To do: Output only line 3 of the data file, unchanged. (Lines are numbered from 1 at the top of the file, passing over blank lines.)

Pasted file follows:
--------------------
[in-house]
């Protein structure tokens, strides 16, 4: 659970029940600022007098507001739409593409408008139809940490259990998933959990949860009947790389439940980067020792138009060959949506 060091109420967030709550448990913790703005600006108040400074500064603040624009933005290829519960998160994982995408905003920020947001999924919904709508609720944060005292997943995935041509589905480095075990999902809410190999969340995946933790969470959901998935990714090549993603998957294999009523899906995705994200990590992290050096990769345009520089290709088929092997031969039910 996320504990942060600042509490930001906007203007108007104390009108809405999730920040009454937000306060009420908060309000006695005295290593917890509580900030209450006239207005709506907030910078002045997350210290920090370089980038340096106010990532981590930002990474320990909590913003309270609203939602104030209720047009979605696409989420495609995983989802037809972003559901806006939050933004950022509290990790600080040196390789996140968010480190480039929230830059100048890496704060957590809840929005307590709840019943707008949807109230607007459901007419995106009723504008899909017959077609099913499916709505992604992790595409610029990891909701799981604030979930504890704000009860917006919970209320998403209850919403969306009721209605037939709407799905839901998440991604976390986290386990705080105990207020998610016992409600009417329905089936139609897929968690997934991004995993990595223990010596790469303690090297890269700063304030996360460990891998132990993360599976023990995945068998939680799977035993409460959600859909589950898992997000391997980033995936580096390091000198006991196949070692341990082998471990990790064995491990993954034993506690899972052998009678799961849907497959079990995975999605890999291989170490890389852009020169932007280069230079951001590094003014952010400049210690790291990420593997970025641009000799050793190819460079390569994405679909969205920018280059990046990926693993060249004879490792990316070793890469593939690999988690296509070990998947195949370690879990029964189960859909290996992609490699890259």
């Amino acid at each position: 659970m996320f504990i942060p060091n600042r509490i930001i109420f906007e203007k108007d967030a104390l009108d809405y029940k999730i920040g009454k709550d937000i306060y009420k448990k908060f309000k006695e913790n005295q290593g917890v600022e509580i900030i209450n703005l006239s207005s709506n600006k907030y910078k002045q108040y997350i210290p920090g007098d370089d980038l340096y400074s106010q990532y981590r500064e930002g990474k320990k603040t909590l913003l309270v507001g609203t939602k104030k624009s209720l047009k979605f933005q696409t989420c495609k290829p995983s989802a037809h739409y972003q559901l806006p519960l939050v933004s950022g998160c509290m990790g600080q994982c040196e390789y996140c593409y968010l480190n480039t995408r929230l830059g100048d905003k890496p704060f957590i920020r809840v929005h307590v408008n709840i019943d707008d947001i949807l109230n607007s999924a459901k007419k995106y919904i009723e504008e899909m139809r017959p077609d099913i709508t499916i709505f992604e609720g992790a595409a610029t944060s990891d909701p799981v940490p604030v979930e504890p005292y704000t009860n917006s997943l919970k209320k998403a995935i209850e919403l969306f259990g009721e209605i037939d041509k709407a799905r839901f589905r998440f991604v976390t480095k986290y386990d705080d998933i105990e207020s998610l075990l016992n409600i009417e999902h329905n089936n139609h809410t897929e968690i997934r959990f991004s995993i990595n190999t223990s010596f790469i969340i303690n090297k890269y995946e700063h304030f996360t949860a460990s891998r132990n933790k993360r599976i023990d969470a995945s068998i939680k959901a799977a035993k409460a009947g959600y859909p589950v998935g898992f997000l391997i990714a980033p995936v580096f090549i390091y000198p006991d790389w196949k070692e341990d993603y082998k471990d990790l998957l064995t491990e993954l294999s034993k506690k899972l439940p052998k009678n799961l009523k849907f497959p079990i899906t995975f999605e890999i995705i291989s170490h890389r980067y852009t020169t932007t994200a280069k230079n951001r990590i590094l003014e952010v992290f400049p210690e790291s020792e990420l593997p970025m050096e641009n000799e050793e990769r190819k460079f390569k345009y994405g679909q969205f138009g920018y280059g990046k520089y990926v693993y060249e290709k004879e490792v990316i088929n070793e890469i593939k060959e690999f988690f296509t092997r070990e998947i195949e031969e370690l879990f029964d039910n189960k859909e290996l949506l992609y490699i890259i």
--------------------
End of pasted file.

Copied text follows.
């Amino acid at each position: 659970m996320f504990i942060p060091n600042r509490i930001i109420f906007e203007k108007d967030a104390l009108d809405y029940k999730i920040g009454k709550d937000i306060y009420k448990k908060f309000k006695e913790n005295q290593g917890v600022e509580i900030i209450n703005l006239s207005s709506n600006k907030y910078k002045q108040y997350i210290p920090g007098d370089d980038l340096y400074s106010q990532y981590r500064e930002g990474k320990k603040t909590l913003l309270v507001g609203t939602k104030k624009s209720l047009k979605f933005q696409t989420c495609k290829p995983s989802a037809h739409y972003q559901l806006p519960l939050v933004s950022g998160c509290m990790g600080q994982c040196e390789y996140c593409y968010l480190n480039t995408r929230l830059g100048d905003k890496p704060f957590i920020r809840v929005h307590v408008n709840i019943d707008d947001i949807l109230n607007s999924a459901k007419k995106y919904i009723e504008e899909m139809r017959p077609d099913i709508t499916i709505f992604e609720g992790a595409a610029t944060s990891d909701p799981v940490p604030v979930e504890p005292y704000t009860n917006s997943l919970k209320k998403a995935i209850e919403l969306f259990g009721e209605i037939d041509k709407a799905r839901f589905r998440f991604v976390t480095k986290y386990d705080d998933i105990e207020s998610l075990l016992n409600i009417e999902h329905n089936n139609h809410t897929e968690i997934r959990f991004s995993i990595n190999t223990s010596f790469i969340i303690n090297k890269y995946e700063h304030f996360t949860a460990s891998r132990n933790k993360r599976i023990d969470a995945s068998i939680k959901a799977a035993k409460a009947g959600y859909p589950v998935g898992f997000l391997i990714a980033p995936v580096f090549i390091y000198p006991d790389w196949k070692e341990d993603y082998k471990d990790l998957l064995t491990e993954l294999s034993k506690k899972l439940p052998k009678n799961l009523k849907f497959p079990i899906t995975f999605e890999i995705i291989s170490h890389r980067y852009t020169t932007t994200a280069k230079n951001r990590i590094l003014e952010v992290f400049p210690e790291s020792e990420l593997p970025m050096e641009n000799e050793e990769r190819k460079f390569k345009y994405g679909q969205f138009g920018y280059g990046k520089y990926v693993y060249e290709k004879e490792v990316i088929n070793e890469i593939k060959e690999f988690f296509t092997r070990e998947i195949e031969e370690l879990f029964d039910n189960k859909e290996l949506l992609y490699i890259i």